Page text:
Birds Attacking Your Windows? Here's How To Stop It
Last updated 3/9/2021 at 9:55am
If you have ever noticed a bird attacking your windows, you may have wondered why this strange behavior was occurring. Beyond the potential disruption it might cause your family, repeated attacks can be harmful to the birds. Understanding the problem, however, can help you put a stop to it and better protect the birds nesting on your property.
It's estimated that 200 million birds die from window collisions in the USA and Canada annually. That's a lot of birds. Sometimes it may be a mirror on a vehicle parked at a house. These birds will obsessively fly at the window, flutter at it, peck at it and often leave a whole lot of what birders call "whitewash" all over the window or the side of the house. It's annoying, it's messy and it can be down right unnerving!
What we have here are raging hormones. To be specific, most often it is male birds. They don't realize that the other bird is their reflection. They view it as a rival male and he is invading their territory.
The most common species that does this is Northern Cardinals but robins, wrens and meadowlarks do it too. It starts happening this time of year because rapidly lengthening minutes of daylight trigger hormones in most bird species, which prepares the females for egg laying and the males for finding mates. I think it happens regularly with cardinals because they tend to nest in shrubs very close to houses so they are more likely to first encounter their image in the window reflection and once they do, it is all over.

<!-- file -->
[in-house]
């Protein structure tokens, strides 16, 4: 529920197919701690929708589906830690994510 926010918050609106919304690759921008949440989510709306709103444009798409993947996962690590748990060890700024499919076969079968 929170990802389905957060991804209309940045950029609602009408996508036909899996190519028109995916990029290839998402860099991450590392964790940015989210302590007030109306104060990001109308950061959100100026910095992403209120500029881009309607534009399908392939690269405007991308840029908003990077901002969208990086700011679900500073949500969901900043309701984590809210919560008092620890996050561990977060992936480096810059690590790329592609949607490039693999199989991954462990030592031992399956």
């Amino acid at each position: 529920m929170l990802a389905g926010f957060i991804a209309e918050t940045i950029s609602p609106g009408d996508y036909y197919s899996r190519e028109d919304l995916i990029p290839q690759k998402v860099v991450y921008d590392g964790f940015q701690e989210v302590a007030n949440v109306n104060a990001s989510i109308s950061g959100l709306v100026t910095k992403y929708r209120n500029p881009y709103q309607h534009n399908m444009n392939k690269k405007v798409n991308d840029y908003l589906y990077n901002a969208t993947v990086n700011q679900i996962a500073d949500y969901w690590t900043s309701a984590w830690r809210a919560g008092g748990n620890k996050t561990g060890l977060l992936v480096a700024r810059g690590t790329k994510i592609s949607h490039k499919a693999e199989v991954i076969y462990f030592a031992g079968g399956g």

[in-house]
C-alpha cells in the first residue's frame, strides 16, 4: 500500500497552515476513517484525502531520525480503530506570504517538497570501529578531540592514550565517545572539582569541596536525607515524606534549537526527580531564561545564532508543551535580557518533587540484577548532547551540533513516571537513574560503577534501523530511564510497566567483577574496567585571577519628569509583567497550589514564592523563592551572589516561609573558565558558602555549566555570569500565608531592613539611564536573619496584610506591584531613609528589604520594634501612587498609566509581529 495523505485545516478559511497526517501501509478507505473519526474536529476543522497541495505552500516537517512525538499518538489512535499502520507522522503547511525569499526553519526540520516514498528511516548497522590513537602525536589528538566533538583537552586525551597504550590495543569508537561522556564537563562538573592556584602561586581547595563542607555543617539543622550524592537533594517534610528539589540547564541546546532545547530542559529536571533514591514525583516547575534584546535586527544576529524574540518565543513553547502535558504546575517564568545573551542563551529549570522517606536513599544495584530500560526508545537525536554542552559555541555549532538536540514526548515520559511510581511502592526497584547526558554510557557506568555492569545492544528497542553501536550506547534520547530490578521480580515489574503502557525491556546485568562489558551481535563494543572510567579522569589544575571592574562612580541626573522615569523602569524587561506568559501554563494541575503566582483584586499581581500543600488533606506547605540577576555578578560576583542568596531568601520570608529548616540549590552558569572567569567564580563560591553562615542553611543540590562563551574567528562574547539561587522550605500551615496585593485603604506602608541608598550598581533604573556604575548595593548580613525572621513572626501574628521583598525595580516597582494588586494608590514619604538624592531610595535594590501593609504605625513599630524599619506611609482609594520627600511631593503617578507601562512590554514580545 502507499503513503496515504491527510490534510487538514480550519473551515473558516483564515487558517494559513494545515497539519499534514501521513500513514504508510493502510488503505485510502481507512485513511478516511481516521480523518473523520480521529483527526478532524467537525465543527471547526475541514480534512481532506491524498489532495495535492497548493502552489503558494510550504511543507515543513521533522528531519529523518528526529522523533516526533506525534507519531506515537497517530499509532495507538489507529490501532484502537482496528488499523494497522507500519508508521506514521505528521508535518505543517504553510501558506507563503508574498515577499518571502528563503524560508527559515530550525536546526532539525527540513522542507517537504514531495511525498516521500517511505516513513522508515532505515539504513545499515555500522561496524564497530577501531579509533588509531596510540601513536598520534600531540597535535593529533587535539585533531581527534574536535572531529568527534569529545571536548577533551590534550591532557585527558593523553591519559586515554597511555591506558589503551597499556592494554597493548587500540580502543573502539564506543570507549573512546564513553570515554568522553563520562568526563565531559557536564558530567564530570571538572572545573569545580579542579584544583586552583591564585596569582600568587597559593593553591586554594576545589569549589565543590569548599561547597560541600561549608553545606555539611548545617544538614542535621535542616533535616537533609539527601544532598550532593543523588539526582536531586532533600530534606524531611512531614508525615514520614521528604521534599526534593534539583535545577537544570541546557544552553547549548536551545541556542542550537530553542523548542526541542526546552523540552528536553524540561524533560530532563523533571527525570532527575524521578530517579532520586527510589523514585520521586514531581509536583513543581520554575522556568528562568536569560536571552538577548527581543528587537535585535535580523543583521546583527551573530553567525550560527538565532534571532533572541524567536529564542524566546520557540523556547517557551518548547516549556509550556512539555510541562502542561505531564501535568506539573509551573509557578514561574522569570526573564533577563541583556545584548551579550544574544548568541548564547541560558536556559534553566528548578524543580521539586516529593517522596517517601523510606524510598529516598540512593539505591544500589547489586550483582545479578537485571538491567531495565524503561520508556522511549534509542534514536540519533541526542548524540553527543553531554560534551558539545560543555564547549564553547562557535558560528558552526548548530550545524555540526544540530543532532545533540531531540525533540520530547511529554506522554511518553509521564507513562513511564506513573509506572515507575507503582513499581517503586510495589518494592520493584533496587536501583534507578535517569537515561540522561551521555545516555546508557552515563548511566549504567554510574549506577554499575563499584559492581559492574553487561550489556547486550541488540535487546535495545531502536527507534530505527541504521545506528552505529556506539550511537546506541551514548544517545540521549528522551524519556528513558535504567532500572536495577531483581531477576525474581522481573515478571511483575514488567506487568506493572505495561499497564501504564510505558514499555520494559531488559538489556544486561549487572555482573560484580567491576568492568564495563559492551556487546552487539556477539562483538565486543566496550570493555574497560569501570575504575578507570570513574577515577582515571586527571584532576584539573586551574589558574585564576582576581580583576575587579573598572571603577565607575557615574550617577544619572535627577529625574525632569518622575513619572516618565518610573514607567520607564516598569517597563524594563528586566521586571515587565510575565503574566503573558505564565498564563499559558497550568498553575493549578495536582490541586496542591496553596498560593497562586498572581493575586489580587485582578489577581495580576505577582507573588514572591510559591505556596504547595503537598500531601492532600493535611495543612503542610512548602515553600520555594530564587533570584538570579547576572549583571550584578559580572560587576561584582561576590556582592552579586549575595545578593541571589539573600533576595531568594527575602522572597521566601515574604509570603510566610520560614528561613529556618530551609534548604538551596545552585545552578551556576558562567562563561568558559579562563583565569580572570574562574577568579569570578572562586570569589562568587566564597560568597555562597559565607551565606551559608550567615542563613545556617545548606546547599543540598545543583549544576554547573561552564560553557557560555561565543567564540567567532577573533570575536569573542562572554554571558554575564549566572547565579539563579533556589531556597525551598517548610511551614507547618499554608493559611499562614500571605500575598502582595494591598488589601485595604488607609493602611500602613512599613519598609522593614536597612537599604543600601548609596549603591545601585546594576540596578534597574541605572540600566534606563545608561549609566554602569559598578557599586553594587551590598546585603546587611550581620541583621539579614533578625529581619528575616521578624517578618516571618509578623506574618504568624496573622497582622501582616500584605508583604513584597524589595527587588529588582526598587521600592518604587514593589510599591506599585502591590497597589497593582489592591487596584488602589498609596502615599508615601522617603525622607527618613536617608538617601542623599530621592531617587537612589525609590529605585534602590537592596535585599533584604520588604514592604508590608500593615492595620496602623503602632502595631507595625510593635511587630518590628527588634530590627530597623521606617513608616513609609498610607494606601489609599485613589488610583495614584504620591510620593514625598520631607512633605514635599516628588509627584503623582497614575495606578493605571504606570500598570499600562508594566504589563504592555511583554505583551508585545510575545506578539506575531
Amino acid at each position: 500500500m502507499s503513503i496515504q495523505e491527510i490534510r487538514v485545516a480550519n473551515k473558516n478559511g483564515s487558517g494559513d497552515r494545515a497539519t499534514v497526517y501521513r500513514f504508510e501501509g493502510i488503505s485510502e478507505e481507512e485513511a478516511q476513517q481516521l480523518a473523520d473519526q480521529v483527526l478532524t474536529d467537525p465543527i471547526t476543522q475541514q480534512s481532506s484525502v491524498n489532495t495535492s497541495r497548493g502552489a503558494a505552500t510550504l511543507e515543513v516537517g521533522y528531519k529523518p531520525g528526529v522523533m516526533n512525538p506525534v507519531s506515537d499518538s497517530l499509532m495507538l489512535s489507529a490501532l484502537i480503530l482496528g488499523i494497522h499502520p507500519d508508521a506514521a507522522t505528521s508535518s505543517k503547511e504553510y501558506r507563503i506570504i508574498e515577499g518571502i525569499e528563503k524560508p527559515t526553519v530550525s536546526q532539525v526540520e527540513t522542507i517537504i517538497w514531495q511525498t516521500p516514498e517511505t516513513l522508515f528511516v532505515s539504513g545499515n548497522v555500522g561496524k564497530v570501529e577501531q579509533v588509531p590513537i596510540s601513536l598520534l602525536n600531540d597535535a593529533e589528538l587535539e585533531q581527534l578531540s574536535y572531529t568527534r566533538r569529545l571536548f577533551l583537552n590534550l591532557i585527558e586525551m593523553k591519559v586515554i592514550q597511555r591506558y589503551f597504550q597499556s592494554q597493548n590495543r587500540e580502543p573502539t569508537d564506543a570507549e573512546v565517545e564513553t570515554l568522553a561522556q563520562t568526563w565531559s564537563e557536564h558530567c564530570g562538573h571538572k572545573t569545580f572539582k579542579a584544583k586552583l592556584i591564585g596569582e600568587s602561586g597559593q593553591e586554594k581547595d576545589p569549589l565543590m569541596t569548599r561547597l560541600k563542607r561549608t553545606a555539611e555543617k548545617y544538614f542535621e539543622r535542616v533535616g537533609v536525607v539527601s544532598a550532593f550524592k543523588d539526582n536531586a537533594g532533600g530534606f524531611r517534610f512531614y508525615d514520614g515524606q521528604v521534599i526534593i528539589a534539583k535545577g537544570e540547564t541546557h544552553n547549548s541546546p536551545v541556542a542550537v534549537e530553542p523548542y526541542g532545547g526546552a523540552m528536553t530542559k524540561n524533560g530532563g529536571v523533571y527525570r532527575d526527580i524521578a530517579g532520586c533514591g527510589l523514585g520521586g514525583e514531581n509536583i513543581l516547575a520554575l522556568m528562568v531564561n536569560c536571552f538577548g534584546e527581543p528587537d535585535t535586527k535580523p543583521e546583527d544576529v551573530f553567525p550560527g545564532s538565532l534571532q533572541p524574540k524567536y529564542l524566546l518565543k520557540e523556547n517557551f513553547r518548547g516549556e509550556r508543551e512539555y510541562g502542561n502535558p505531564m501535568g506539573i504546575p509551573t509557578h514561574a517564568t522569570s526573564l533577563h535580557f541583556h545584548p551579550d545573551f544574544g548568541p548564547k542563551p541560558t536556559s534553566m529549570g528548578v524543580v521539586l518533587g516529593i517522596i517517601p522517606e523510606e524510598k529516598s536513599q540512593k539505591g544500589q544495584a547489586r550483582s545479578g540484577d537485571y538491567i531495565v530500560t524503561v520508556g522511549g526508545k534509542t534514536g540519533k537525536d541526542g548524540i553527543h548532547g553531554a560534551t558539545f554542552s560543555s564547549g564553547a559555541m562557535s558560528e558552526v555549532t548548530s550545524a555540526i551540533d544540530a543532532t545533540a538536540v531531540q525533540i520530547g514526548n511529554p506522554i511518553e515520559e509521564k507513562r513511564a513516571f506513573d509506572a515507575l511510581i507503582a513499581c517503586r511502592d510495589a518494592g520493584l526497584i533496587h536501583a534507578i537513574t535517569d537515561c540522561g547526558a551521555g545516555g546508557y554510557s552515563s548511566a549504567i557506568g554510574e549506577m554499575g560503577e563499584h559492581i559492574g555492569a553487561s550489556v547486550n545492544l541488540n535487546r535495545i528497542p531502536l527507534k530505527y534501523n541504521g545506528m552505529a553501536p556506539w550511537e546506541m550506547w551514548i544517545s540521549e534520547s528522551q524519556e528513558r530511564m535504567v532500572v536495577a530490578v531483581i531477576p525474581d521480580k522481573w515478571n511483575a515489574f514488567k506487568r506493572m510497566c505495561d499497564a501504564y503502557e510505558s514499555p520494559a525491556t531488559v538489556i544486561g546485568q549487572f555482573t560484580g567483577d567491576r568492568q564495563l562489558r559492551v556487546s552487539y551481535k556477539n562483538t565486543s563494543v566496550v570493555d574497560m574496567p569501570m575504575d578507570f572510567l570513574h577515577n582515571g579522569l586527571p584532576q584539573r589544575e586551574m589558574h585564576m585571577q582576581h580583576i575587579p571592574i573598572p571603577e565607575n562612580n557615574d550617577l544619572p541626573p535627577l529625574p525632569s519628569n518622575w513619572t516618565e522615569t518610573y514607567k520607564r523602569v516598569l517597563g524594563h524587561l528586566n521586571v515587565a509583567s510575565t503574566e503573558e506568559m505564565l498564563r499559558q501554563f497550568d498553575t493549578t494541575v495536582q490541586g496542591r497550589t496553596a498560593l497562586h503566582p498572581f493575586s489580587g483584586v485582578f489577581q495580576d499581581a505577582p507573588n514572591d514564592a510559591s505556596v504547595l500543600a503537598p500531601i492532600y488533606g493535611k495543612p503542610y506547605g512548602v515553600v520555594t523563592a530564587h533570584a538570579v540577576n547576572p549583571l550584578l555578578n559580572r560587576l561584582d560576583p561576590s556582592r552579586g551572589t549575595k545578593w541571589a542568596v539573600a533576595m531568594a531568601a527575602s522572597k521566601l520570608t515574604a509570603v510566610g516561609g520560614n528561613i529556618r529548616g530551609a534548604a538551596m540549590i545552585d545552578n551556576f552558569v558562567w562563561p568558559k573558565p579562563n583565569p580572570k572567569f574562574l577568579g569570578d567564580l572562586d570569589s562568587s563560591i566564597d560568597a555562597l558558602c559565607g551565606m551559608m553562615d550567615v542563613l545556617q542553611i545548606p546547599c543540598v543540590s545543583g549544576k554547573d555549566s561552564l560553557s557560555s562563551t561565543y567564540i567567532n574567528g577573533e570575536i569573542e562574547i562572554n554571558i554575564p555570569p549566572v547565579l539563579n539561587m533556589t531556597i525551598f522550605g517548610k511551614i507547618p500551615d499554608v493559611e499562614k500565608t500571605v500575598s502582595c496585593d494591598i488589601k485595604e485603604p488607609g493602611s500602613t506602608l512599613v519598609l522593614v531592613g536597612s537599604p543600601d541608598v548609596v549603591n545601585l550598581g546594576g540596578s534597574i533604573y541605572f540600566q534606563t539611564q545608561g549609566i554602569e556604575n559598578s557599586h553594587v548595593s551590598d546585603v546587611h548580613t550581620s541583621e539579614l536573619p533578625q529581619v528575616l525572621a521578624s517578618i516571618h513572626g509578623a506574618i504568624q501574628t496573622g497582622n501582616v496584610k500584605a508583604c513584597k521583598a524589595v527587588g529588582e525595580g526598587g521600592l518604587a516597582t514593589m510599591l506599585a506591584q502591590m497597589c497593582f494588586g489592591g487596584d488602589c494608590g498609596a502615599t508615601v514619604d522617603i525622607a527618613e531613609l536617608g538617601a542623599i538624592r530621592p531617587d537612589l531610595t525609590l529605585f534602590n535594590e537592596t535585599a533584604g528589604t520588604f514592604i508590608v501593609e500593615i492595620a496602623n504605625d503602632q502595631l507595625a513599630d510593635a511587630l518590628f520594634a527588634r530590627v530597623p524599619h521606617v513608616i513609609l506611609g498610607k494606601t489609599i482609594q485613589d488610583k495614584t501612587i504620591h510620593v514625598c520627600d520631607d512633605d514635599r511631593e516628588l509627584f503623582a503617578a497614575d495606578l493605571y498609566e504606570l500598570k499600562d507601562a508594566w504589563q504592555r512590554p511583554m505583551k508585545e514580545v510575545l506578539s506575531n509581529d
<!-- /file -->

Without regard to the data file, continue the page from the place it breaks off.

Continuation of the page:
First of all, no, they do not learn that it isn't another bird so don't even hope for that to occur. Secondly, cutouts of hawk silhouettes that you put on the inside of the windows won't do any good. The reflection is seen in the outer portions of the window pane. The only way to stop the bird is to cover up the window with just about anything. I've seen newspapers, cardboard, and thin plywood used. You may be able to put up some screening or netting and block enough of the reflection so the bird wouldn't be seeing himself. If you are going to do this, the sooner you start the less time the bird will have to get this habit ingrained.
The next question homeowners have is how long will this behavior last. Unfortunately, cardinals can have multiple broods through the summer and it could last well into August in many years. Once they get started they are liable to be at it all summer long. The activity may dwindle some when the parents are busy feeding the young but it's liable to pick right back up when they start the second brood. Yes, it is annoying. No you can't shoot them as cardinals, like most all songbirds, are protected by federal law. The birds will stop eventually, but until then.....